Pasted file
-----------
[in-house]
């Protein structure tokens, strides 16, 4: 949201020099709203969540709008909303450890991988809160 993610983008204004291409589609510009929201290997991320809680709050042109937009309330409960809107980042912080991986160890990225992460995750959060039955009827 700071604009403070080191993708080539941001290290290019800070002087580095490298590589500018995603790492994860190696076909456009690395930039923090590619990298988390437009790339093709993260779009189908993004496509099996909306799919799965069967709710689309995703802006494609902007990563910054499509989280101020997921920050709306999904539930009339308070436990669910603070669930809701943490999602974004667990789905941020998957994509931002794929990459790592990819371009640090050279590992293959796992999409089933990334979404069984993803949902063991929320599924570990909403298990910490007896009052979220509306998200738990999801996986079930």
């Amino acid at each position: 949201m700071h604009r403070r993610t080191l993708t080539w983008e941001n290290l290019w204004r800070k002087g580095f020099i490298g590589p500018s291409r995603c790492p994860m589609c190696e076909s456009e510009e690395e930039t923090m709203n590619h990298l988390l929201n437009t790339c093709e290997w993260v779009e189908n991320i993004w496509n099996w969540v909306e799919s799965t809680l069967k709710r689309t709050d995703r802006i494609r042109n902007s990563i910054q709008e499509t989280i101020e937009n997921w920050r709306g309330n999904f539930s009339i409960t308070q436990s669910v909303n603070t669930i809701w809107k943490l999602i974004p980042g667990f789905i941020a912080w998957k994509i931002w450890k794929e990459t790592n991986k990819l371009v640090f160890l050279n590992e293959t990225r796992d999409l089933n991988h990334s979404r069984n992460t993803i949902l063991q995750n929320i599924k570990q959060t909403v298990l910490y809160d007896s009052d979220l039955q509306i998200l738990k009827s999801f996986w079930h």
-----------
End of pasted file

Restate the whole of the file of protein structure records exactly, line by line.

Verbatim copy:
[in-house]
């Protein structure tokens, strides 16, 4: 949201020099709203969540709008909303450890991988809160 993610983008204004291409589609510009929201290997991320809680709050042109937009309330409960809107980042912080991986160890990225992460995750959060039955009827 700071604009403070080191993708080539941001290290290019800070002087580095490298590589500018995603790492994860190696076909456009690395930039923090590619990298988390437009790339093709993260779009189908993004496509099996909306799919799965069967709710689309995703802006494609902007990563910054499509989280101020997921920050709306999904539930009339308070436990669910603070669930809701943490999602974004667990789905941020998957994509931002794929990459790592990819371009640090050279590992293959796992999409089933990334979404069984993803949902063991929320599924570990909403298990910490007896009052979220509306998200738990999801996986079930």
């Amino acid at each position: 949201m700071h604009r403070r993610t080191l993708t080539w983008e941001n290290l290019w204004r800070k002087g580095f020099i490298g590589p500018s291409r995603c790492p994860m589609c190696e076909s456009e510009e690395e930039t923090m709203n590619h990298l988390l929201n437009t790339c093709e290997w993260v779009e189908n991320i993004w496509n099996w969540v909306e799919s799965t809680l069967k709710r689309t709050d995703r802006i494609r042109n902007s990563i910054q709008e499509t989280i101020e937009n997921w920050r709306g309330n999904f539930s009339i409960t308070q436990s669910v909303n603070t669930i809701w809107k943490l999602i974004p980042g667990f789905i941020a912080w998957k994509i931002w450890k794929e990459t790592n991986k990819l371009v640090f160890l050279n590992e293959t990225r796992d999409l089933n991988h990334s979404r069984n992460t993803i949902l063991q995750n929320i599924k570990q959060t909403v298990l910490y809160d007896s009052d979220l039955q509306i998200l738990k009827s999801f996986w079930h």